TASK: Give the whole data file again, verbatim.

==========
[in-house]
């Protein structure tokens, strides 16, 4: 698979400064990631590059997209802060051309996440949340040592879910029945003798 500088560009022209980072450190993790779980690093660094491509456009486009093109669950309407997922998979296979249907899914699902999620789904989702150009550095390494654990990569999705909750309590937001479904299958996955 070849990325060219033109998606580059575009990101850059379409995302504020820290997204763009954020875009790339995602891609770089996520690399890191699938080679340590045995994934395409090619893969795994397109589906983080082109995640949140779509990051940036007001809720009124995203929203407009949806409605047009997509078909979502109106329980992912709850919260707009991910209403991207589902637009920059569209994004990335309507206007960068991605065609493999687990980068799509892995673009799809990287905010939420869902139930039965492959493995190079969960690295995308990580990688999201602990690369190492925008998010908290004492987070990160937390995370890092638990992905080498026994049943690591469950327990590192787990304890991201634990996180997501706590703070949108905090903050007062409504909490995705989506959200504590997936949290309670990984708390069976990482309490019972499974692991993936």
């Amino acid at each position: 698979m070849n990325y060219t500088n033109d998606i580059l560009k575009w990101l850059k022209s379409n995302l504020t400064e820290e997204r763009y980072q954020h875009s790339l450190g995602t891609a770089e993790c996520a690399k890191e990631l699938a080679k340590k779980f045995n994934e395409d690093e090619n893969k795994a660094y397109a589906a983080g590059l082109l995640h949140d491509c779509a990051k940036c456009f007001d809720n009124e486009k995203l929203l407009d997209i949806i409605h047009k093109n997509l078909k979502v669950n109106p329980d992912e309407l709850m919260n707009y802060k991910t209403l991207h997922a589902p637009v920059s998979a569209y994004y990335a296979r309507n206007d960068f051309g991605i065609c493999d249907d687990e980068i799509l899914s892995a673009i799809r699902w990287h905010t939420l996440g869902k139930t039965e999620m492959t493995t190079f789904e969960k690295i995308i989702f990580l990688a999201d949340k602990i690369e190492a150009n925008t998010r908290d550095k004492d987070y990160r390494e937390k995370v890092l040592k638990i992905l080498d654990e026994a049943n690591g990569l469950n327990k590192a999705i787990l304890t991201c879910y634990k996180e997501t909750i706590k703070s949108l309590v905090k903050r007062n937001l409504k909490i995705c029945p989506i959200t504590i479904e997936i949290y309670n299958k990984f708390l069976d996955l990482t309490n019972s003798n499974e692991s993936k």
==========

[in-house]
């Protein structure tokens, strides 16, 4: 698979400064990631590059997209802060051309996440949340040592879910029945003798 500088560009022209980072450190993790779980690093660094491509456009486009093109669950309407997922998979296979249907899914699902999620789904989702150009550095390494654990990569999705909750309590937001479904299958996955 070849990325060219033109998606580059575009990101850059379409995302504020820290997204763009954020875009790339995602891609770089996520690399890191699938080679340590045995994934395409090619893969795994397109589906983080082109995640949140779509990051940036007001809720009124995203929203407009949806409605047009997509078909979502109106329980992912709850919260707009991910209403991207589902637009920059569209994004990335309507206007960068991605065609493999687990980068799509892995673009799809990287905010939420869902139930039965492959493995190079969960690295995308990580990688999201602990690369190492925008998010908290004492987070990160937390995370890092638990992905080498026994049943690591469950327990590192787990304890991201634990996180997501706590703070949108905090903050007062409504909490995705989506959200504590997936949290309670990984708390069976990482309490019972499974692991993936």
């Amino acid at each position: 698979m070849n990325y060219t500088n033109d998606i580059l560009k575009w990101l850059k022209s379409n995302l504020t400064e820290e997204r763009y980072q954020h875009s790339l450190g995602t891609a770089e993790c996520a690399k890191e990631l699938a080679k340590k779980f045995n994934e395409d690093e090619n893969k795994a660094y397109a589906a983080g590059l082109l995640h949140d491509c779509a990051k940036c456009f007001d809720n009124e486009k995203l929203l407009d997209i949806i409605h047009k093109n997509l078909k979502v669950n109106p329980d992912e309407l709850m919260n707009y802060k991910t209403l991207h997922a589902p637009v920059s998979a569209y994004y990335a296979r309507n206007d960068f051309g991605i065609c493999d249907d687990e980068i799509l899914s892995a673009i799809r699902w990287h905010t939420l996440g869902k139930t039965e999620m492959t493995t190079f789904e969960k690295i995308i989702f990580l990688a999201d949340k602990i690369e190492a150009n925008t998010r908290d550095k004492d987070y990160r390494e937390k995370v890092l040592k638990i992905l080498d654990e026994a049943n690591g990569l469950n327990k590192a999705i787990l304890t991201c879910y634990k996180e997501t909750i706590k703070s949108l309590v905090k903050r007062n937001l409504k909490i995705c029945p989506i959200t504590i479904e997936i949290y309670n299958k990984f708390l069976d996955l990482t309490n019972s003798n499974e692991s993936k």